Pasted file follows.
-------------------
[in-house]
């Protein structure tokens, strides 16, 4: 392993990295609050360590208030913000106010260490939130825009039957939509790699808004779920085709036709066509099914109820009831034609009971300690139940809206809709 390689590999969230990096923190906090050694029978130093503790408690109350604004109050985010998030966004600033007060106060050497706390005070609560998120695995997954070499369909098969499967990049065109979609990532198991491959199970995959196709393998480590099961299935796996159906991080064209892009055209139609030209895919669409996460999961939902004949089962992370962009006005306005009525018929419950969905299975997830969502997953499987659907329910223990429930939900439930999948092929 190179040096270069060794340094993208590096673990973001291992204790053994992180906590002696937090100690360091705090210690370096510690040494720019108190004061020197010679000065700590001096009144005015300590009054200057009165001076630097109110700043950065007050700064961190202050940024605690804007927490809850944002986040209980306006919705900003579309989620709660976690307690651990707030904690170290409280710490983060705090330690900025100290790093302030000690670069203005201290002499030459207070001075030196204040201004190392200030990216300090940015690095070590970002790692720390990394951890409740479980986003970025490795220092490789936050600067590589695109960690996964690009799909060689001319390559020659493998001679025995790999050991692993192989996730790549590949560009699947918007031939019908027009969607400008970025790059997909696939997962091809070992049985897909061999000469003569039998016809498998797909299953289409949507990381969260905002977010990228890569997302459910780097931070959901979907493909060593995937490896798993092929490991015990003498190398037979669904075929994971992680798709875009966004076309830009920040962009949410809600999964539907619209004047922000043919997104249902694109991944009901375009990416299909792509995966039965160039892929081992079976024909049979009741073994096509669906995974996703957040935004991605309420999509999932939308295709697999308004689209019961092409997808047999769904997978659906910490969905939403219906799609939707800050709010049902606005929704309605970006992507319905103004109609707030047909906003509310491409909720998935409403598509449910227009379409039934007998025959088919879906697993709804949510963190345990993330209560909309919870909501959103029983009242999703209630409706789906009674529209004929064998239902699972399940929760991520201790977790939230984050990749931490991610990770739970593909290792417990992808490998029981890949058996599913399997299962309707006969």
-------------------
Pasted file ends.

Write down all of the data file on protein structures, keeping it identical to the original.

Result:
[in-house]
């Protein structure tokens, strides 16, 4: 392993990295609050360590208030913000106010260490939130825009039957939509790699808004779920085709036709066509099914109820009831034609009971300690139940809206809709 390689590999969230990096923190906090050694029978130093503790408690109350604004109050985010998030966004600033007060106060050497706390005070609560998120695995997954070499369909098969499967990049065109979609990532198991491959199970995959196709393998480590099961299935796996159906991080064209892009055209139609030209895919669409996460999961939902004949089962992370962009006005306005009525018929419950969905299975997830969502997953499987659907329910223990429930939900439930999948092929 190179040096270069060794340094993208590096673990973001291992204790053994992180906590002696937090100690360091705090210690370096510690040494720019108190004061020197010679000065700590001096009144005015300590009054200057009165001076630097109110700043950065007050700064961190202050940024605690804007927490809850944002986040209980306006919705900003579309989620709660976690307690651990707030904690170290409280710490983060705090330690900025100290790093302030000690670069203005201290002499030459207070001075030196204040201004190392200030990216300090940015690095070590970002790692720390990394951890409740479980986003970025490795220092490789936050600067590589695109960690996964690009799909060689001319390559020659493998001679025995790999050991692993192989996730790549590949560009699947918007031939019908027009969607400008970025790059997909696939997962091809070992049985897909061999000469003569039998016809498998797909299953289409949507990381969260905002977010990228890569997302459910780097931070959901979907493909060593995937490896798993092929490991015990003498190398037979669904075929994971992680798709875009966004076309830009920040962009949410809600999964539907619209004047922000043919997104249902694109991944009901375009990416299909792509995966039965160039892929081992079976024909049979009741073994096509669906995974996703957040935004991605309420999509999932939308295709697999308004689209019961092409997808047999769904997978659906910490969905939403219906799609939707800050709010049902606005929704309605970006992507319905103004109609707030047909906003509310491409909720998935409403598509449910227009379409039934007998025959088919879906697993709804949510963190345990993330209560909309919870909501959103029983009242999703209630409706789906009674529209004929064998239902699972399940929760991520201790977790939230984050990749931490991610990770739970593909290792417990992808490998029981890949058996599913399997299962309707006969």